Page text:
heylouis

Ad Honorem
Apr 2013
6,627
China
There were still fiefs within the Yuan that belongs to Chagatai and the Ilkhanate and we hear ambassadors from these khanate coming to China to collect taxes. The Mongol Empire was still a real entity that was not completely separate although the Yuan had no military influence over the other Khanates and had no ability to call upon these soldiers even when Chinese rebels were overrunning the empire.
interesting.

how do they collect taxes? the basement to collect tax is the existence of some documents, on the population, on land, on mines...
and you are sure the "within" yuan events were not happened during or before the war?
does chagatai or ilkhanate had any of those doc, beyond what a map tell us where they are?
how do they enter the pass? do they enter by claiming collecting tax, or they enter by claiming visiting yuan emperor? do they even need a diplomatic document to enter the pass?
 
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heavenlykaghan

Ad Honorem
Mar 2012
4,486
They lasted until the end of the Yuan since the Jinshidadian still mentioned them and the last record of their visit dates to the 1350s. I do not have the sources right now, but several scholars have done research on this issue both in Japan and China. Li Zhian's 元代分封制度研究 is one such study. It's estimated that virtually half the area of northern China were given as fiefs to the descendants of different Mongol princes and generals. Prior to Qubilai, the princes were virtually autonomous but after Qubilai most of the princes only had the ability to collect their salary, but not controlling the region politically.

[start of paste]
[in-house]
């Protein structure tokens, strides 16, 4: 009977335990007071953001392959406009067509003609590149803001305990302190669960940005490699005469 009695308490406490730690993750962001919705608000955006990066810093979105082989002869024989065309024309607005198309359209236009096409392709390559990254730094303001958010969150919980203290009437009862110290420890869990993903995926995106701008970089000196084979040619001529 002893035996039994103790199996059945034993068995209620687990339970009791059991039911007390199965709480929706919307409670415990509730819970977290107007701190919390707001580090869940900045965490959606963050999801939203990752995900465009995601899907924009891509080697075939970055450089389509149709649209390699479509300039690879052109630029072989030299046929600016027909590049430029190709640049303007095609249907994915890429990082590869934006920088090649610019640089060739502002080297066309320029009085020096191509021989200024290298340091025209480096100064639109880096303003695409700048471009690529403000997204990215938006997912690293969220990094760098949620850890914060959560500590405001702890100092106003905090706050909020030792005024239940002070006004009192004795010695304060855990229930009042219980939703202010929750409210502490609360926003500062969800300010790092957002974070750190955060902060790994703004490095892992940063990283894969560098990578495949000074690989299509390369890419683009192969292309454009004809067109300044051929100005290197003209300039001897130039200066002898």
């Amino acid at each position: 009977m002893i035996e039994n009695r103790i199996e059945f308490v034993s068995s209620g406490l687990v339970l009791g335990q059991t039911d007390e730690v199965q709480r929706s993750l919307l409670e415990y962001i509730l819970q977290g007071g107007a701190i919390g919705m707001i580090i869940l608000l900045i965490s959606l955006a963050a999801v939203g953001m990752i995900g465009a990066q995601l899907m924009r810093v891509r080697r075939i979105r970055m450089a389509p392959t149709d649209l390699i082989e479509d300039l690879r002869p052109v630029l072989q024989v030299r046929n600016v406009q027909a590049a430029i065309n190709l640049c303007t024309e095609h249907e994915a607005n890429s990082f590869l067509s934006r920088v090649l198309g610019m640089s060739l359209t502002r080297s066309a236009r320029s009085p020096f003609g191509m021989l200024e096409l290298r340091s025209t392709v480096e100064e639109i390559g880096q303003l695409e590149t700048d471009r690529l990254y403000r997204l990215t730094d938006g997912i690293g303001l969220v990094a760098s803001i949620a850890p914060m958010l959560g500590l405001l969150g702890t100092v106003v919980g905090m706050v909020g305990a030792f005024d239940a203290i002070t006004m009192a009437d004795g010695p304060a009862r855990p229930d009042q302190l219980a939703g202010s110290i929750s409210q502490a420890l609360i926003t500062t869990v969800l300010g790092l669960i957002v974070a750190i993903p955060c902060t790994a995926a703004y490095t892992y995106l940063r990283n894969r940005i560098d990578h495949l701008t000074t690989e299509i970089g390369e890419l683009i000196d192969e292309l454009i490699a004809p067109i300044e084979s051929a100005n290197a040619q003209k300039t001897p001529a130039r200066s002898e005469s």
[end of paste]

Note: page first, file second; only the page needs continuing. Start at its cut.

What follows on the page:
heylouis

Ad Honorem
Apr 2013
6,627
China
They lasted until the end of the Yuan since the Jinshidadian still mentioned them and the last record of their visit dates to the 1350s. I do not have the sources right now, but several scholars have done research on this issue both in Japan and China. Li Zhian's 元代分封制度研究 is one such study. It's estimated that virtually half the area of northern China were given as fiefs to the descendants of different Mongol princes and generals. Prior to Qubilai, the princes were virtually autonomous but after Qubilai most of the princes only had the ability to collect their salary, but not controlling the region politically.
pre-qubilai, mongol empire certainly existed, no disagreement.

afterwards, with a quick search i see 察合台后王, it was someone divided from Chagatai, not Chagatai itself. yuan put them near 曲先, west qinghai to xinjiang area. it is typical jimi strategy.
 
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heavenlykaghan

Ad Honorem
Mar 2012
4,486
You are talking about the division of the Chagatai into two halves in 1348. The Ilkhanate also fragmented in 1335, but it seems the parts still had contact with the Yuan.
The Jinshidadian was written in 1330, before these divisions and it viewed the Yuan as the totality of a single Mongol Empire.